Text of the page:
My Favourite Albums of 2017

Hey… it’s been a super long time since I made a post. Considering that I left shortly before all the bullshit with Trump started, that might have been for the best, but I’ll make an update on what has gone on in my life sometime soon… because damn it has been quite a year.

But anyway, I was thinking back on the music I’ve been listening to this year and it caused me to realize just how many albums I’ve checked out since January. Then, before I knew it, I suddenly had half an IC2S list hashed out and knew that I had to finally get back into the blogging game. So, here I present to you, the albums I listened to in 2017, ranked from worst to best. Naturally, I’ll note that music is super subjective, my list is nowhere near comprehensive, and I’d be shocked if you had listened to more than a couple of the albums on it. Just consider this some random loser on the Internet’s list of albums he listened to this year, if nothing else.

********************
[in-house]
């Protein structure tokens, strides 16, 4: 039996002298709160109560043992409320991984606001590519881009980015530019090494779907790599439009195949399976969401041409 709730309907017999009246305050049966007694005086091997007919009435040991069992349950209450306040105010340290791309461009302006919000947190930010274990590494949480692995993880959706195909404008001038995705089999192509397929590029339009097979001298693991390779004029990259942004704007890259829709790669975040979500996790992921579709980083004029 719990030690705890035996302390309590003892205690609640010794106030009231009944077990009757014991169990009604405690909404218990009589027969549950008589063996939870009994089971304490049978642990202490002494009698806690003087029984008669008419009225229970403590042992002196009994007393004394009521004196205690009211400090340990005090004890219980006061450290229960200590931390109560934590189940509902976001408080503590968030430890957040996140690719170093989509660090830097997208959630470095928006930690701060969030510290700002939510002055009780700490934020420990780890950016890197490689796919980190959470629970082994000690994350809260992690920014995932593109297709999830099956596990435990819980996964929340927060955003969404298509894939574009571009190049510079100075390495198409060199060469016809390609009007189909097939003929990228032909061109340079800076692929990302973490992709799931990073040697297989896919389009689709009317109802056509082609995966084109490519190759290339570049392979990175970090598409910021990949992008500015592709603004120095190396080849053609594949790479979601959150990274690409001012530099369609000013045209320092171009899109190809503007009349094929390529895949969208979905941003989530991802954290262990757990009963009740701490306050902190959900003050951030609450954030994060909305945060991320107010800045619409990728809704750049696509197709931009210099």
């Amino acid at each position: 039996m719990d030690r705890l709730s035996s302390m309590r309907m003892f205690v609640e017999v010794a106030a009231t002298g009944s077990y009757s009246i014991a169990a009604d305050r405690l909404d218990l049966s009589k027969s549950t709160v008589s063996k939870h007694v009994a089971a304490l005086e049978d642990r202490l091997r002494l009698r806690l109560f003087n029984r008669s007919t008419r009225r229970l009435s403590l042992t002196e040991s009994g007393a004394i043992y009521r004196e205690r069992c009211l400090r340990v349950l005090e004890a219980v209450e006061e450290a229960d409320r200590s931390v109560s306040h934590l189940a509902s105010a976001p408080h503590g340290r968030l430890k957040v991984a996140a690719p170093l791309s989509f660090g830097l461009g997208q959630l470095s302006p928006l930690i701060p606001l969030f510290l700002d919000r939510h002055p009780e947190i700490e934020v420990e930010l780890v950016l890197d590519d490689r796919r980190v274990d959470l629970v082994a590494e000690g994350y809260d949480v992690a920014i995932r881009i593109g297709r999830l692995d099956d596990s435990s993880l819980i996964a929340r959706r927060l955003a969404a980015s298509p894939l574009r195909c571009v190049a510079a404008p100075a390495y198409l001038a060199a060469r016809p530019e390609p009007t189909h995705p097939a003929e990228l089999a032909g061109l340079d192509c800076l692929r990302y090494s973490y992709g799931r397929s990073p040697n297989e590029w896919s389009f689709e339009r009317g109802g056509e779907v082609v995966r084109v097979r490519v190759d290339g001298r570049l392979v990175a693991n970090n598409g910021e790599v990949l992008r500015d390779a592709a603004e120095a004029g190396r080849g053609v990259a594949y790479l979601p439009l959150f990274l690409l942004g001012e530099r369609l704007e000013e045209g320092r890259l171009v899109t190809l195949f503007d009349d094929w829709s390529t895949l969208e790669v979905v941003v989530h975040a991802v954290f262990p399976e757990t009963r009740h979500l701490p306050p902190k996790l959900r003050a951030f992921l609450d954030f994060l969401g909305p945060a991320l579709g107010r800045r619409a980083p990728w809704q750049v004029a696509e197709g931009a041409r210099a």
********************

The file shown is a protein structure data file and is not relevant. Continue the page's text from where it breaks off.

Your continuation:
13) Tear the Roots, Kaleida
After the very promising Think EP and its mesmerizing title track, I was very intrigued to see what Kaleida would come up with in their debut album. The results are, unfortunately, very mediocre. “Think” reappears completely unchanged and is the one shot of adrenaline in the whole album, which doesn’t speak well to the new material. Tear the Roots is a competent release, but very mediocre and forgettable. I can’t ever see myself listening to it in full again, which should be about all you need to know about it really.

12) Pretzel Champions, Countless Thousands